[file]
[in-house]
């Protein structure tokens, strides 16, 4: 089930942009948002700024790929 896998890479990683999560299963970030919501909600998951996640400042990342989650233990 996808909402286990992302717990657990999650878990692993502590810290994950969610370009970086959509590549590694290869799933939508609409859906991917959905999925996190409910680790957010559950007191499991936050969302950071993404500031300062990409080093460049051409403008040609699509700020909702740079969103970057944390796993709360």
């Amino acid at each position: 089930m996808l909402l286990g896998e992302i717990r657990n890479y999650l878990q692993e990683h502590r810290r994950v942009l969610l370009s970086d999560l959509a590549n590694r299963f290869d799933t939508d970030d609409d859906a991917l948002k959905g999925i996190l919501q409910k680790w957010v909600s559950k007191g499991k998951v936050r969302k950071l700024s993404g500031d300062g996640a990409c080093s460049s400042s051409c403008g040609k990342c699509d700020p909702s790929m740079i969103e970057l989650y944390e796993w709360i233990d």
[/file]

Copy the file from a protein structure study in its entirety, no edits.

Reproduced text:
[in-house]
């Protein structure tokens, strides 16, 4: 089930942009948002700024790929 896998890479990683999560299963970030919501909600998951996640400042990342989650233990 996808909402286990992302717990657990999650878990692993502590810290994950969610370009970086959509590549590694290869799933939508609409859906991917959905999925996190409910680790957010559950007191499991936050969302950071993404500031300062990409080093460049051409403008040609699509700020909702740079969103970057944390796993709360």
């Amino acid at each position: 089930m996808l909402l286990g896998e992302i717990r657990n890479y999650l878990q692993e990683h502590r810290r994950v942009l969610l370009s970086d999560l959509a590549n590694r299963f290869d799933t939508d970030d609409d859906a991917l948002k959905g999925i996190l919501q409910k680790w957010v909600s559950k007191g499991k998951v936050r969302k950071l700024s993404g500031d300062g996640a990409c080093s460049s400042s051409c403008g040609k990342c699509d700020p909702s790929m740079i969103e970057l989650y944390e796993w709360i233990d």